Abstract

Objective: To determine the impact that the deaths caused by pedestrian abuses and vehicle collisions had on life expectancy in Argentina during the period 1998-2017. Material and methods: The databases on the causes of death, sex, age and jurisdiction of residence of the deceased of the Directorate of Health Statistics and Research of Argentina were obtained. Mortality rates and the indicator of years of life expectancy lost (YLEL) were calculated to determine the impact of road mortality. Results: Argentina reduced by 13% the number of deaths due to pedestrian accidents and collisions between vehicles during the last 20 years. The road mortality rate went from 12.0 to 10.6 deaths per 100.000 inhabitants between the triennia 1998-2000 and 2015-2017, respectively. Deaths in transit had a greater impact among men aged 15 to 49 years. At the same time, there was a strong contrast in the level of road mortality recorded in each of the jurisdictions in the interior of the country, where mortality rates ranged from 1.2 to 24.1 deaths per 100,000 inhabitants. Conclusions: Although there was a decrease in the level of road mortality, public policies implemented in Argentina have not achieved the objective of halving the number of deaths. This scourge continues to cause destruction and disarticulation of families residing in the country. It is necessary to implement new programs that aim to reduce the behaviors that violate traffic regulations.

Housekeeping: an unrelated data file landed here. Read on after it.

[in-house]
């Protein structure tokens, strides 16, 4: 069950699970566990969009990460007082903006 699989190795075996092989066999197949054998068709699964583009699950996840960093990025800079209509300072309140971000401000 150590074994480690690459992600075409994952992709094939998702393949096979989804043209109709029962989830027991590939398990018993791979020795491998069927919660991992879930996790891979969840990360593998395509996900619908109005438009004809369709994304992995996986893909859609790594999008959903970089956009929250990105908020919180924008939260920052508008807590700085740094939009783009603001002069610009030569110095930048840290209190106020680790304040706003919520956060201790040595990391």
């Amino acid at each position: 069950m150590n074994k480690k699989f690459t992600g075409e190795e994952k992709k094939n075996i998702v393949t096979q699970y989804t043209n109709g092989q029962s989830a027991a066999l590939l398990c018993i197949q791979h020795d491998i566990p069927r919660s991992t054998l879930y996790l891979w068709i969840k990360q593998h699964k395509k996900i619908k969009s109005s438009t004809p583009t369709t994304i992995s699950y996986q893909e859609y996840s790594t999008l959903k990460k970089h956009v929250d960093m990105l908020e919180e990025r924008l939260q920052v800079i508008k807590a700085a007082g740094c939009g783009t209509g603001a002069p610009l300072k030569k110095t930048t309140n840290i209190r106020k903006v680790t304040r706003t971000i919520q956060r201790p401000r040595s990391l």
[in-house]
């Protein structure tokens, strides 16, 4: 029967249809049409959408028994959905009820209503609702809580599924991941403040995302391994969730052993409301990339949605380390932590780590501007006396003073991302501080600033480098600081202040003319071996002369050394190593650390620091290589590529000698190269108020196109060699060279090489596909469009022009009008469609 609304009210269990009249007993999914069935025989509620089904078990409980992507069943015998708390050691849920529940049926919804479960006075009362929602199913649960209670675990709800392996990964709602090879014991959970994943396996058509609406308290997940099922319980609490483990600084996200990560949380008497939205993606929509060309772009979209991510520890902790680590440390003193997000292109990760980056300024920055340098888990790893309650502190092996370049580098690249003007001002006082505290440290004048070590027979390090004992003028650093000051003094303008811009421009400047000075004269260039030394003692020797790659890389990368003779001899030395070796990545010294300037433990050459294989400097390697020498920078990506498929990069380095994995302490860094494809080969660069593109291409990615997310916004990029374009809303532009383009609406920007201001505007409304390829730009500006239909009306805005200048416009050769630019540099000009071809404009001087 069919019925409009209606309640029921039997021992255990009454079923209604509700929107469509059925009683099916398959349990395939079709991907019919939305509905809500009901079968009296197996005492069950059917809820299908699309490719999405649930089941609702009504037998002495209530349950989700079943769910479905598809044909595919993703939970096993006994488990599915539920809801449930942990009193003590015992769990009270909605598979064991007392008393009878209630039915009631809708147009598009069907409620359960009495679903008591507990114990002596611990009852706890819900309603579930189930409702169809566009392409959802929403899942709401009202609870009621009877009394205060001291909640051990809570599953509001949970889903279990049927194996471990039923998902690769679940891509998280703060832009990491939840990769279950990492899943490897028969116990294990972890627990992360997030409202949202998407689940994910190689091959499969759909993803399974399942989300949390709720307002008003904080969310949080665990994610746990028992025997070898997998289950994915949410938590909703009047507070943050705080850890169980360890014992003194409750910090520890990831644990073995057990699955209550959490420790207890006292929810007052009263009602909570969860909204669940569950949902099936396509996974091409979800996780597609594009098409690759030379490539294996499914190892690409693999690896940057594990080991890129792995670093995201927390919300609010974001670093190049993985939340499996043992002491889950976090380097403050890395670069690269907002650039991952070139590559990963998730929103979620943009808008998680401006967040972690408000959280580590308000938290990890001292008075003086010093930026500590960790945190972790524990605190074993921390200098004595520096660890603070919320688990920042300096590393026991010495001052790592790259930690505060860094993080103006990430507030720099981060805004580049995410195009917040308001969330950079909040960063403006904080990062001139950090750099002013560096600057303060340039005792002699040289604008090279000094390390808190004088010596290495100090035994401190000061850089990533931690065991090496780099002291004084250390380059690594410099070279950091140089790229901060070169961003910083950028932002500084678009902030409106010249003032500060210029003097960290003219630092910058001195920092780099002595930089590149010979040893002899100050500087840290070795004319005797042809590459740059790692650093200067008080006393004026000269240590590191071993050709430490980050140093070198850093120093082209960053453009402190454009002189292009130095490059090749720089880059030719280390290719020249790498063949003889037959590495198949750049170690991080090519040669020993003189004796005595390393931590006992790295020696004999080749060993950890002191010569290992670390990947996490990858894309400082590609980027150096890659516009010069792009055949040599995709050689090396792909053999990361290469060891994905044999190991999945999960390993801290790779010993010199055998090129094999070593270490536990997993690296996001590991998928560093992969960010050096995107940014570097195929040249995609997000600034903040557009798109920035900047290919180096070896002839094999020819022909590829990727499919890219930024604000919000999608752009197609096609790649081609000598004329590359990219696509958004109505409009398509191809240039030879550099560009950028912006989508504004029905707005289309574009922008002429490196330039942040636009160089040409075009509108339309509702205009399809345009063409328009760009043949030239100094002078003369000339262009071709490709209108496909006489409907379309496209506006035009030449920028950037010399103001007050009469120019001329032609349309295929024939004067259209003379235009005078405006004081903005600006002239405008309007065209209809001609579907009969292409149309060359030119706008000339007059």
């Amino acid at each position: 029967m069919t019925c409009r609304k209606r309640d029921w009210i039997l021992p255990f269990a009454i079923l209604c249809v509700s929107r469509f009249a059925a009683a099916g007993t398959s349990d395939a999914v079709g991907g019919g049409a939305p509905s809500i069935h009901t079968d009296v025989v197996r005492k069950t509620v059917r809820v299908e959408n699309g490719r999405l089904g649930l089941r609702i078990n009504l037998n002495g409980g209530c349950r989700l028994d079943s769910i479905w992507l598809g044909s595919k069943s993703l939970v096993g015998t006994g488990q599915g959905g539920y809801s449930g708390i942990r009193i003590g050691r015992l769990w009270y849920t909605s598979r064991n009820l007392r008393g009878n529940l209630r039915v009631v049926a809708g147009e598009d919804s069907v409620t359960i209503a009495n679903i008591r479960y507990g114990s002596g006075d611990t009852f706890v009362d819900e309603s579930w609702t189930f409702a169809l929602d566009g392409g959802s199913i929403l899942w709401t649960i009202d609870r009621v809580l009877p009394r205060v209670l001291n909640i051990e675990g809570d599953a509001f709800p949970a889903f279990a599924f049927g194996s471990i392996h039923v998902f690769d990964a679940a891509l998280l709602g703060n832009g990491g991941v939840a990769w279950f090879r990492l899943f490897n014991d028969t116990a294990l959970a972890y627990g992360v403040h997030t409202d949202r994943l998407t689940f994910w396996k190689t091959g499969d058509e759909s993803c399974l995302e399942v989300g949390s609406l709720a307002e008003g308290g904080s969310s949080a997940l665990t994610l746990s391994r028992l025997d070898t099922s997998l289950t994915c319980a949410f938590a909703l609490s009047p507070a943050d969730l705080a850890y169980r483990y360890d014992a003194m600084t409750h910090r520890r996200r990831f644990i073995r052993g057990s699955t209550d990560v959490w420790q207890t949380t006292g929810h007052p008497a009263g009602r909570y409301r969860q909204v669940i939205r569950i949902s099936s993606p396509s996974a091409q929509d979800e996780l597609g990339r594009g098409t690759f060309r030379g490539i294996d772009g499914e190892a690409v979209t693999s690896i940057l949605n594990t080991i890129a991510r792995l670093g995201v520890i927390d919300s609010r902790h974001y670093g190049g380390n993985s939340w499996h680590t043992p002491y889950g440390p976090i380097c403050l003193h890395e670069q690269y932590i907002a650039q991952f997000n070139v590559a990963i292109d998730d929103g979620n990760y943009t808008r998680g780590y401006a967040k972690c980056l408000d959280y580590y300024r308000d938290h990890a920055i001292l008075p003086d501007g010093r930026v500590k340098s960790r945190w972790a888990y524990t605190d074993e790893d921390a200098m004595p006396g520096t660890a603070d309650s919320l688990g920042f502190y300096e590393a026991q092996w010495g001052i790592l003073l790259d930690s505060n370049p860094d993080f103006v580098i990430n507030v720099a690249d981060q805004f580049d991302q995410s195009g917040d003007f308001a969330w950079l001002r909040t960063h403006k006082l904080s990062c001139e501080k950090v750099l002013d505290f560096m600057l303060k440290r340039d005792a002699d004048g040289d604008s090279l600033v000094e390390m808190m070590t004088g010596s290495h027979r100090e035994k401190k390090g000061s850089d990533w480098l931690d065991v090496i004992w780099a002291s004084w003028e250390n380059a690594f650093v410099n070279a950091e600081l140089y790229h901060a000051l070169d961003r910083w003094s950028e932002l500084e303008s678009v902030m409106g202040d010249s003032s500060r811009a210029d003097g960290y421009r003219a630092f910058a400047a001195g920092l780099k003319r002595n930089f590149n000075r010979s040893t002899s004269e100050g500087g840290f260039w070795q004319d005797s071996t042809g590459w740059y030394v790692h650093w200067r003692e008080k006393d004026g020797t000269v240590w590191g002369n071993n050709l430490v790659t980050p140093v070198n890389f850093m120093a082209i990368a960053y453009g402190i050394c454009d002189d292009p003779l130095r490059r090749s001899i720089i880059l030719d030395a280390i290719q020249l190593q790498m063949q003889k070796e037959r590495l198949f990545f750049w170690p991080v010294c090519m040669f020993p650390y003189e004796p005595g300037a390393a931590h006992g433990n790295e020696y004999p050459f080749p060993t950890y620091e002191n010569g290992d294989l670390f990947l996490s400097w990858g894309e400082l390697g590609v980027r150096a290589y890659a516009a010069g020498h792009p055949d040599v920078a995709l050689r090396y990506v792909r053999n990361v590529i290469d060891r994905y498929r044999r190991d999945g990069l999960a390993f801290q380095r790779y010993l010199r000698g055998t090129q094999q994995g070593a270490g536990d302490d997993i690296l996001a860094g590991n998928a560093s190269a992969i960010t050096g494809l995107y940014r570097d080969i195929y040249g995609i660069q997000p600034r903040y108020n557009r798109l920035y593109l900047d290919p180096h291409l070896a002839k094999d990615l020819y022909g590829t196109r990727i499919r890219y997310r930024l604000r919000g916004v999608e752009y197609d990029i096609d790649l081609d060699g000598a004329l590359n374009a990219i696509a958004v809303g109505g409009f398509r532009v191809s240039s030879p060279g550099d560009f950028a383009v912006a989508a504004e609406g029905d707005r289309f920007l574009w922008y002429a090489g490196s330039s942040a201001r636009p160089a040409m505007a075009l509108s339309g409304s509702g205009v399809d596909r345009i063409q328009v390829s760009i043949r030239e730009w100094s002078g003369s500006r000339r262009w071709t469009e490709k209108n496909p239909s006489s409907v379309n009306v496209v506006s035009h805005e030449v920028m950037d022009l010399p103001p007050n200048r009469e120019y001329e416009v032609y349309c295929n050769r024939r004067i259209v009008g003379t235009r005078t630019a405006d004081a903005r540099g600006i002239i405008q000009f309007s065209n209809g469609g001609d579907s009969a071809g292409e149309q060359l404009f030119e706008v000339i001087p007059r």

Keywords: Traffic Accidents, Potential Years of Life Lost, Mortality